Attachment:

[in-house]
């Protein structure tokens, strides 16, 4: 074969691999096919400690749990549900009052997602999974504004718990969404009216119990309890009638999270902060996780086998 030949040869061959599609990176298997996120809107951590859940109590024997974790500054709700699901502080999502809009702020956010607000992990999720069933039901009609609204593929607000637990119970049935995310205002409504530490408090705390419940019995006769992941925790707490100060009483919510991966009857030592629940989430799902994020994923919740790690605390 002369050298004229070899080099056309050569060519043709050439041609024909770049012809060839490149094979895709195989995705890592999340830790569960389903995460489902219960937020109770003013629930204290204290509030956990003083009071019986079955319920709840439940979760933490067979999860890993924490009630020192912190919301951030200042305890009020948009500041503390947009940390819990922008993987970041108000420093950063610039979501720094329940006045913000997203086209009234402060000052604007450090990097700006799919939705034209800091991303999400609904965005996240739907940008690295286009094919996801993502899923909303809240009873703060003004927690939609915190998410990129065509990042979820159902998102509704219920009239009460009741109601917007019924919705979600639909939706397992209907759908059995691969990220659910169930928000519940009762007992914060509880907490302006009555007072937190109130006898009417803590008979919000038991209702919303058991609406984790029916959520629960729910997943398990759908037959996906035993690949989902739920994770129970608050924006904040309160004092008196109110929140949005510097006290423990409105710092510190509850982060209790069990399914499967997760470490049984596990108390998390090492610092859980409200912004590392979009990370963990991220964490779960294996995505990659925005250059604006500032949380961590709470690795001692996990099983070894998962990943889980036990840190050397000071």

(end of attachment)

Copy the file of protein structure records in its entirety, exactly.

[in-house]
């Protein structure tokens, strides 16, 4: 074969691999096919400690749990549900009052997602999974504004718990969404009216119990309890009638999270902060996780086998 030949040869061959599609990176298997996120809107951590859940109590024997974790500054709700699901502080999502809009702020956010607000992990999720069933039901009609609204593929607000637990119970049935995310205002409504530490408090705390419940019995006769992941925790707490100060009483919510991966009857030592629940989430799902994020994923919740790690605390 002369050298004229070899080099056309050569060519043709050439041609024909770049012809060839490149094979895709195989995705890592999340830790569960389903995460489902219960937020109770003013629930204290204290509030956990003083009071019986079955319920709840439940979760933490067979999860890993924490009630020192912190919301951030200042305890009020948009500041503390947009940390819990922008993987970041108000420093950063610039979501720094329940006045913000997203086209009234402060000052604007450090990097700006799919939705034209800091991303999400609904965005996240739907940008690295286009094919996801993502899923909303809240009873703060003004927690939609915190998410990129065509990042979820159902998102509704219920009239009460009741109601917007019924919705979600639909939706397992209907759908059995691969990220659910169930928000519940009762007992914060509880907490302006009555007072937190109130006898009417803590008979919000038991209702919303058991609406984790029916959520629960729910997943398990759908037959996906035993690949989902739920994770129970608050924006904040309160004092008196109110929140949005510097006290423990409105710092510190509850982060209790069990399914499967997760470490049984596990108390998390090492610092859980409200912004590392979009990370963990991220964490779960294996995505990659925005250059604006500032949380961590709470690795001692996990099983070894998962990943889980036990840190050397000071």